The Brazilian Interdisciplinary AIDS Association vehemently repudiates the grave human rights violations committed on May 23rd by civil police against more than 200 sex workers and residents in a building in Niteroi, Rio de Janeiro. Sex workers reported that during the invasion, conducted by police without a warrant, violations including robbery, assault, and rape occurred, configuring an overwhelming abuse of power by the police force.
After being humiliated, the women were arrested and taken to the 76th police precinct for questioning. It is intolerable that during the 50th anniversary year of the beginning of the military dictatorship in Brazil this tactic of questioning, common during that dark period, is still being used.
We also repudiate the destruction and the illegal condemnation of the apartments where the women worked. This act violates the rights of autonomous sex workers to freely work in prostitution. These women are currently without a place to live and work.
ABIA understands that this illegal operation is an extension of the “urban clean-up” processes that were initially justified by the World Cup preparations. Brazil is among the countries that most committed human rights violations as part of preparations for the event.
The World Cup and Olympics should not be used as arguments to justify a moral panic in the country surrounding prostitution. Implementing laws against the sexual exploitation of children and adolescents and trafficking of persons cannot be a pretext for the repression of consensual adult sex work.
Prostitution is legal in Brazil and, since 2002, recognized in the Ministry of Labor and Employment’s Brazilian Classification of Occupations. Prostitution is not a crime in Brazil. Any person older than 18 and able can freely work in prostitution, just as any person in the same conditions can use their services.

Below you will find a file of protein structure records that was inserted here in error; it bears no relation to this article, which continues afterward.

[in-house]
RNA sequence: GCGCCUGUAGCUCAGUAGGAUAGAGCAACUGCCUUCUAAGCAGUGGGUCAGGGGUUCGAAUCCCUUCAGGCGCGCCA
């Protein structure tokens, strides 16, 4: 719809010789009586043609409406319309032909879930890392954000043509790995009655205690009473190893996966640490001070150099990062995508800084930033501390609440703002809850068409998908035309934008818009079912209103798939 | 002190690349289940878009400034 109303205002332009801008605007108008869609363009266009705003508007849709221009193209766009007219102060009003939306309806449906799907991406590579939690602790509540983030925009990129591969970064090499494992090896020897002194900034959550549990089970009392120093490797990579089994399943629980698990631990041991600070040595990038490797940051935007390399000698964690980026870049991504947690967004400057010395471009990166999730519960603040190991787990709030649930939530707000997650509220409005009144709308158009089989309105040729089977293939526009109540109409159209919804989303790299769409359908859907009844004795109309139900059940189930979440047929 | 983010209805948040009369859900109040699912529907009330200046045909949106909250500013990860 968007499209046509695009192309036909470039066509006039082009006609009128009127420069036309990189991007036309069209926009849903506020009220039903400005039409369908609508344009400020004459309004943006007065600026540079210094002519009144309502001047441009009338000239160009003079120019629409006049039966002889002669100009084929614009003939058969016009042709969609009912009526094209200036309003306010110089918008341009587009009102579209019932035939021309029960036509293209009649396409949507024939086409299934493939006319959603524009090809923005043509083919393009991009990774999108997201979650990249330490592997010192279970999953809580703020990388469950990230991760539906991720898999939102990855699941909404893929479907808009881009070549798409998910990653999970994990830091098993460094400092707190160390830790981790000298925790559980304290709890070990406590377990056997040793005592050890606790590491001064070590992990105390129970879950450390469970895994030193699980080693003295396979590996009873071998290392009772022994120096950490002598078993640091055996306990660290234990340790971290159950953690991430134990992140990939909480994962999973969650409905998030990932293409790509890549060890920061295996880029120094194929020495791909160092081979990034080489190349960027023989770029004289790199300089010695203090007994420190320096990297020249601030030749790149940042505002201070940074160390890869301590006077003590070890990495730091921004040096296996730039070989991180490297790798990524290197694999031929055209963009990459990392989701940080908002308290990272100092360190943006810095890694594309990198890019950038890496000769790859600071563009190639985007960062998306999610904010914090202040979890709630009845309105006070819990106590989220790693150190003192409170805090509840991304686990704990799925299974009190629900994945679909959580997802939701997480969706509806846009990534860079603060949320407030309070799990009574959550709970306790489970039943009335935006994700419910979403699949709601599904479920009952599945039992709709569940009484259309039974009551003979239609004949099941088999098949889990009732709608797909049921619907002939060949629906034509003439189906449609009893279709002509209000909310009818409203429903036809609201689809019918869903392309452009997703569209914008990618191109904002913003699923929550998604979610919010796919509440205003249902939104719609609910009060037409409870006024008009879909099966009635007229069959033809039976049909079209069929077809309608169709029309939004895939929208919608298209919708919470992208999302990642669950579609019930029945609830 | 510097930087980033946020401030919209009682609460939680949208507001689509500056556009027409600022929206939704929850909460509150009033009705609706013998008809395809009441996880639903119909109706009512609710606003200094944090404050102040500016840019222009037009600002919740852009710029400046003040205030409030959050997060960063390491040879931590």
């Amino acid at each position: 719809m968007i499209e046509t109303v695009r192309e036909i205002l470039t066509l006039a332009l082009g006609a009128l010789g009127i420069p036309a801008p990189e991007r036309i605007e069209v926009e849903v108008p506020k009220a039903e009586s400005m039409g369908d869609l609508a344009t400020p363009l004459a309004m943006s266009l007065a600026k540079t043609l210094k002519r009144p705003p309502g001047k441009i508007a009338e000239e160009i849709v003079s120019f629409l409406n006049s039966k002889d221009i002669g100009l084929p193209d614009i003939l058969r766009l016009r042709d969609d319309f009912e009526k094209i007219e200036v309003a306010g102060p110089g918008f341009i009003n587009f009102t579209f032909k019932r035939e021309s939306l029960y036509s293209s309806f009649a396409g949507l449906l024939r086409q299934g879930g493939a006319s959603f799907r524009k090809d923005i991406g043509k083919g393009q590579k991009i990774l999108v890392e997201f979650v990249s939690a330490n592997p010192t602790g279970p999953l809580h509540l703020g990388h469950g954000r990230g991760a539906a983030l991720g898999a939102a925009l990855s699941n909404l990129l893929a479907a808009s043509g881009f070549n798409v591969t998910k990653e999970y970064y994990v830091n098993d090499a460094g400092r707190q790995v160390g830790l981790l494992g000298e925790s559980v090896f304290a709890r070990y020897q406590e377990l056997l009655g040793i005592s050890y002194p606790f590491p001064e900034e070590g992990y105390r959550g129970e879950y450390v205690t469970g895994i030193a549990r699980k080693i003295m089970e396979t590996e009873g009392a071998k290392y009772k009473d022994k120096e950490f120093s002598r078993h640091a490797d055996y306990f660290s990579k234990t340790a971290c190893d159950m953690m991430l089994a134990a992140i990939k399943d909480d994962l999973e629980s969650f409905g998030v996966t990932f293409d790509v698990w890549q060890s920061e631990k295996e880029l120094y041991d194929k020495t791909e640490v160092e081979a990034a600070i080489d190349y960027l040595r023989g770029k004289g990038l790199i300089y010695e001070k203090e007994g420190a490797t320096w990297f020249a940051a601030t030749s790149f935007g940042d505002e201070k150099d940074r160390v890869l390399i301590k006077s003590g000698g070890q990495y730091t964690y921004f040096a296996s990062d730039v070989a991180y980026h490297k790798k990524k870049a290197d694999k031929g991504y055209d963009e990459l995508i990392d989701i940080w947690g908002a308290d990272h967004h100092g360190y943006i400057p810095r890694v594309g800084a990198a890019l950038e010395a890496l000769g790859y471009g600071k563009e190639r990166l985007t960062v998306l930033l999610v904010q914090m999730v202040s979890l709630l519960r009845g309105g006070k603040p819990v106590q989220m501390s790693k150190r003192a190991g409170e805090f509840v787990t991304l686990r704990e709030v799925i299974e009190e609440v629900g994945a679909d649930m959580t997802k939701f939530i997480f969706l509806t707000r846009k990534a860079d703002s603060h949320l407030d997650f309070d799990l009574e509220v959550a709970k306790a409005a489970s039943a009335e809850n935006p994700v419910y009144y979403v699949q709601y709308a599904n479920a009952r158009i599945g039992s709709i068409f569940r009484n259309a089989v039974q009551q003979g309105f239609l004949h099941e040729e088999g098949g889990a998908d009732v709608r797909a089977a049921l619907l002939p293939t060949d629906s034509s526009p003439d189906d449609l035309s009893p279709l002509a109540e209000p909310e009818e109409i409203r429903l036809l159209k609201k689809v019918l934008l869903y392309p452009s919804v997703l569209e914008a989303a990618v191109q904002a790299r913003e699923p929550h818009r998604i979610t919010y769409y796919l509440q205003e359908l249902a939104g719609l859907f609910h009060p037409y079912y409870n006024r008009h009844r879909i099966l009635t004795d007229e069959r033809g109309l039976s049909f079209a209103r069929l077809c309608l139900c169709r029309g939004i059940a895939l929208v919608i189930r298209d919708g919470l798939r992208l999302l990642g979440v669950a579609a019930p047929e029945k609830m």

The criminalization of these professionals, in addition to being an act of persecution and multiple rights violations, also increases the women’s conditions of vulnerability, in particular to HIV and AIDS. According to studies conducted by the World Health Organization and World Bank, there are significant relationships between criminalization of prostitution and rights violations, unprotected sex, and HIV infection.
In the places where sex work is criminalized, the HIV response has been frustrated and limited by structural forces which include stigma, discrimination, and physical violence. ABIA, in partnership with the NGO Davida and the Prostitution Observatory at the Federal University of Rio de Janeiro (UFRJ) is conducting a mapping of the rights violations of these professionals with the goal, among others, of strengthening the response to HIV and AIDS.
On International Sex Workers Rights Day, commemorated today, on June 2nd, ABIA joins with the other voices that call for justice for the sex workers that suffered rights violations in Niterói and in other cities. We demand that the Brazilian state implements public policies that guarantee the promotion of rights and protection of sex workers as workers – not as victims – as well as the end of abuse, repression, discrimination, and other forms of violence committed against these professionals.
Rio de Janeiro, May 29th, 2014